First to go was a German girl sitting near the front of the boat.
She stood up suddenly and began to race towards the door at the back of the boat.
“Are you okay?” Called the ever-worried Jose Carlos, this time with some reason.
“I just need some fresh air,” she called back, not pausing.
Then a rather green looking Dutch woman sitting a few rows in front of me rose and made her way with concentrated steadiness towards the back, staring straight ahead, not meeting anyone’s eye – or opening her mouth.
A few minutes later a middle aged Australian woman, crouched over and supported by her equally unsteady looking husband, limped towards the door.
And so it went on.
I stared out the window at the walls of water washing towards us, tried not to think about what scenes may be unfolding at the back of the vessel, and thanked God – or more accurately my genes – for not cursing me with motion sickness.
It was a rather shaky group which disembarked on the Isla Taquile, another stunning rocky terraced island, for a final walk and lunch of rainbow trout.
Fortunately, by the time we headed back to Puno the waters had returned to their former state of calm.
I lazed in the roof of the boat, snoozing in the sunshine until I was deposited once again at the port.
The Peruvian islands of Lake Titicaca are worth seeing but don’t make my mistake. However well priced, convenient and tantalising the tour offer, don’t do it. Go it alone. There are boats that leave Puno for the various islands throughout the day and accommodation can be sorted on arrival.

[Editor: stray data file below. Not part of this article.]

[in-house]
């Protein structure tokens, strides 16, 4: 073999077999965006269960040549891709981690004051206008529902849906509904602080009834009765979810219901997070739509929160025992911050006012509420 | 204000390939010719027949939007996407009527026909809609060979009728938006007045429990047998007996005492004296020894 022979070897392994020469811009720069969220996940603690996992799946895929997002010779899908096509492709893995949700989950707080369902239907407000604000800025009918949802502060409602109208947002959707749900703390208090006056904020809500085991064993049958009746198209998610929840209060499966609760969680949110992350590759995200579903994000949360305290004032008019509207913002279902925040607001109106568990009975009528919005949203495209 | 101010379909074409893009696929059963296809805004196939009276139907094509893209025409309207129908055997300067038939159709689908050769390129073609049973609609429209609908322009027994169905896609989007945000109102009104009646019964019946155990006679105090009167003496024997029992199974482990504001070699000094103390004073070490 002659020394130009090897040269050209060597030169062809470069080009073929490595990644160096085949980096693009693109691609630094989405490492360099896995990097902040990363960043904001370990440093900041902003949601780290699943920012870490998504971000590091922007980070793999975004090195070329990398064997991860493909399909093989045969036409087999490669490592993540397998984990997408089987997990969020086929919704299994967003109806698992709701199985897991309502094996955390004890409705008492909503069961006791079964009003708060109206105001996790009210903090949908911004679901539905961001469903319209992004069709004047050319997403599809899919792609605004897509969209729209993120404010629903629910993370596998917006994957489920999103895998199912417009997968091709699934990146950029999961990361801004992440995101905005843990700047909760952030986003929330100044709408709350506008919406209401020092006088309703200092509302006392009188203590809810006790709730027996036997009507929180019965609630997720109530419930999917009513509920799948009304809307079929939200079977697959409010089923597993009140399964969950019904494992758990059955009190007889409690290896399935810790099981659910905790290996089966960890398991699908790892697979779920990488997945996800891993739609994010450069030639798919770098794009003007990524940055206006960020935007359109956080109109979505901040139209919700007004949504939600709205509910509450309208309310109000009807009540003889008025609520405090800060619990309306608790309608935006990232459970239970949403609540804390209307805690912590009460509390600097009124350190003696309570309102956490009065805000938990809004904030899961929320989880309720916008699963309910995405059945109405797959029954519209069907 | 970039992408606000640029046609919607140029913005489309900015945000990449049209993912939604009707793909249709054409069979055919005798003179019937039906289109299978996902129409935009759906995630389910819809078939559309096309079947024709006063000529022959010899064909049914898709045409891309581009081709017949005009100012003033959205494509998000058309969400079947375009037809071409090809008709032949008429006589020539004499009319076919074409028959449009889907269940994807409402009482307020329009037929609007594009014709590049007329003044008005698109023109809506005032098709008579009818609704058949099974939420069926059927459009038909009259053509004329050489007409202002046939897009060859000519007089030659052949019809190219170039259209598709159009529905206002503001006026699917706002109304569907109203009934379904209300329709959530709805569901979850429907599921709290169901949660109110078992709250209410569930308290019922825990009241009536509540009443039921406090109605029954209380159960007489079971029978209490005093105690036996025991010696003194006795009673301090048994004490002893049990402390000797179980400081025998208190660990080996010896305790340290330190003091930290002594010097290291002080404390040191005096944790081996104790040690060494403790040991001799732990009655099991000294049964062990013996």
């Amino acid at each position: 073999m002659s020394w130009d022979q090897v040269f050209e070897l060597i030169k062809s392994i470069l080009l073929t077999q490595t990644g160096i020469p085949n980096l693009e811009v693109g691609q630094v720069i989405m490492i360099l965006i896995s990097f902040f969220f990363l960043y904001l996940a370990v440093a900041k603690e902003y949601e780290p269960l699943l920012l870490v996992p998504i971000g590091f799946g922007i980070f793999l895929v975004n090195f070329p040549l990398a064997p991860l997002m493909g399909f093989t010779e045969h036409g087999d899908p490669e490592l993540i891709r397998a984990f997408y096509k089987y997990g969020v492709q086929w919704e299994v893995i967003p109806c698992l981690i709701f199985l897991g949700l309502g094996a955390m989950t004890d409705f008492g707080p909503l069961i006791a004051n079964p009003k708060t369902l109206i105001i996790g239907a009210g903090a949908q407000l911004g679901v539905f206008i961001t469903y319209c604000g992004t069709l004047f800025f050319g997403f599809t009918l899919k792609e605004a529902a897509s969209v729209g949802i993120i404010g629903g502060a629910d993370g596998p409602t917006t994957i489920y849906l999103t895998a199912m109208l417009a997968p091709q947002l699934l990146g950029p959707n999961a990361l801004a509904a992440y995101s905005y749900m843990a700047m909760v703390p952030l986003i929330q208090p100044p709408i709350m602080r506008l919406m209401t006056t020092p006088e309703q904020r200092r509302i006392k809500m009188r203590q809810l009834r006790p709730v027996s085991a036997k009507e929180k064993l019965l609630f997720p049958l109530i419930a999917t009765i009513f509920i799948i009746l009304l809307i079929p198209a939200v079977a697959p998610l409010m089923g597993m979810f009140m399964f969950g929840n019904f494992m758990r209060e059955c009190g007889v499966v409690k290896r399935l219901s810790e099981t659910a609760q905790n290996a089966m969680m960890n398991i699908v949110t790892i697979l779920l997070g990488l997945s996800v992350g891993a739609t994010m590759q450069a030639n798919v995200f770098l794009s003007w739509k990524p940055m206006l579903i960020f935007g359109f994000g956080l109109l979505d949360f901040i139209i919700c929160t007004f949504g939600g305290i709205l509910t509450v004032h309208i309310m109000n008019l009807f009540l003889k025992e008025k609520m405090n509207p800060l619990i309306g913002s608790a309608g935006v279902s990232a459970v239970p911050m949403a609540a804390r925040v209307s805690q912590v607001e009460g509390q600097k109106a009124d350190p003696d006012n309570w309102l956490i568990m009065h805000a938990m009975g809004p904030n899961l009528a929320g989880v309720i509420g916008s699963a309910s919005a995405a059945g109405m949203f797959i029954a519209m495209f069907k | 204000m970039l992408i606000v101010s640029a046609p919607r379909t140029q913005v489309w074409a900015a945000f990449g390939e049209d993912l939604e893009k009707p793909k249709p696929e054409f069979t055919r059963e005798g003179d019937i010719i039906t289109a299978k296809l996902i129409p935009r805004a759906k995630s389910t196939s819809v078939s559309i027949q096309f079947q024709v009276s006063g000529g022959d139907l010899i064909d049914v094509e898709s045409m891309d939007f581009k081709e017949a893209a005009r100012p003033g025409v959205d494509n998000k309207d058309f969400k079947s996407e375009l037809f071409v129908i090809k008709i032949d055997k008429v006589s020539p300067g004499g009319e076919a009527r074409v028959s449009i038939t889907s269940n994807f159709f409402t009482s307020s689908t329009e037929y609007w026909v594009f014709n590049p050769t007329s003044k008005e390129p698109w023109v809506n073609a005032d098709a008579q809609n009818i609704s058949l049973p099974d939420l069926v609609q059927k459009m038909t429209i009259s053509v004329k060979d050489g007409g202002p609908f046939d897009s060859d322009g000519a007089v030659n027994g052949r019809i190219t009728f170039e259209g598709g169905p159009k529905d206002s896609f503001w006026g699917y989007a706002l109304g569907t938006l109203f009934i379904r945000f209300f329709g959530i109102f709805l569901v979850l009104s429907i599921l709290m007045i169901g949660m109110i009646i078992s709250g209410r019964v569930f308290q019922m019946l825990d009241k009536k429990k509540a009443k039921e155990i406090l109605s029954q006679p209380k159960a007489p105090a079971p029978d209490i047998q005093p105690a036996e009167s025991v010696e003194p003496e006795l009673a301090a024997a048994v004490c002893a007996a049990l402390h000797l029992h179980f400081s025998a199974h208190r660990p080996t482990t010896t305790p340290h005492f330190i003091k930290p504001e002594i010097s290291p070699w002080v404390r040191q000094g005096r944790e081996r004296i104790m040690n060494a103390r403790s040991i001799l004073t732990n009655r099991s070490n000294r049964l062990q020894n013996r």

This leaves you free to enjoy these beautiful places in your own way, at your own pace.
You live and learn – and I have learnt. 

I hate Apple

I had just finished writing about five thousand words worth of lyrical prose about my exploration of the Lake Titicaca islands, which has taken me the best part of two days to complete, when I accidentally pasted something over it having highlighted all the text to copy to my blog. In Apple’s wisdom there is no normal undo feature in iPhone Notes unless you know to immediately shake your phone after the mistake when a small info box appears. The moment you close Notes, in my case in order to go online and find out how rectify the error, this will not work. Thanks Apple. Great design. That’s several hours of work lost. I HATE YOU. And it’s raining. 

Dog attack

I just got attacked by a dog on the streets of Arequipa! Me! One of the greatest dog lovers of modern times. The sneaky little – or rather large – shit ran up behind me and grabbed hold of my foot. The next thing I knew I could feel teeth through my, thank god, quite thick shoes. A nearby doorman ran over and shouted at it which thankfully shocked it into letting go. It turned to face me. Miranda vs large dog. I did the only thing I could think of and let fly at it, shouting and clapping at it, making myself appear as large, aggressive and fearless as I could – in the circumstances. It considered its options for a second or two then decided this angry English harridan was not worth the risk and started to back off. But it was keen to have another go so I must have made an entertaining spectacle for any innocent bystanders as I made my progress down the street shouting and running at it until it eventually let me pass. Thank god I grew up with dogs and know how much they hate direct eye contact. I didn’t let that nasty mutt out of my sights until it was entirely cowed, tail between its legs, and I was safely round the corner. I am now ensconced in a cafe with a restorative coffee. Miranda 1, Peruvian dog 0.